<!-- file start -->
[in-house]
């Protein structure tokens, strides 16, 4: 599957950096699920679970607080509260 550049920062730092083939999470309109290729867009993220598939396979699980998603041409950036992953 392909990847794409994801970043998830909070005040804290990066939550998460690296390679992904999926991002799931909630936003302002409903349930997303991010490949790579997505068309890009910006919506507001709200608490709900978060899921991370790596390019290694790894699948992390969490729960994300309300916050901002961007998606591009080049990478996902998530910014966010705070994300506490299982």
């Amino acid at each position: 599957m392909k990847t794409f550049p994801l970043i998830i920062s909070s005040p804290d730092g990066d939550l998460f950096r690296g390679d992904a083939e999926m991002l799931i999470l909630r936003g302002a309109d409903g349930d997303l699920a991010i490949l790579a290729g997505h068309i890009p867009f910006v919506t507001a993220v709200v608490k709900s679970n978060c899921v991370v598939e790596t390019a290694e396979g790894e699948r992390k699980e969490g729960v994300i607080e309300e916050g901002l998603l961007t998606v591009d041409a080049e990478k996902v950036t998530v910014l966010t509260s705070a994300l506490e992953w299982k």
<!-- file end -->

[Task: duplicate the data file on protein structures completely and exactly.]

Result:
[in-house]
């Protein structure tokens, strides 16, 4: 599957950096699920679970607080509260 550049920062730092083939999470309109290729867009993220598939396979699980998603041409950036992953 392909990847794409994801970043998830909070005040804290990066939550998460690296390679992904999926991002799931909630936003302002409903349930997303991010490949790579997505068309890009910006919506507001709200608490709900978060899921991370790596390019290694790894699948992390969490729960994300309300916050901002961007998606591009080049990478996902998530910014966010705070994300506490299982």
């Amino acid at each position: 599957m392909k990847t794409f550049p994801l970043i998830i920062s909070s005040p804290d730092g990066d939550l998460f950096r690296g390679d992904a083939e999926m991002l799931i999470l909630r936003g302002a309109d409903g349930d997303l699920a991010i490949l790579a290729g997505h068309i890009p867009f910006v919506t507001a993220v709200v608490k709900s679970n978060c899921v991370v598939e790596t390019a290694e396979g790894e699948r992390k699980e969490g729960v994300i607080e309300e916050g901002l998603l961007t998606v591009d041409a080049e990478k996902v950036t998530v910014l966010t509260s705070a994300l506490e992953w299982k």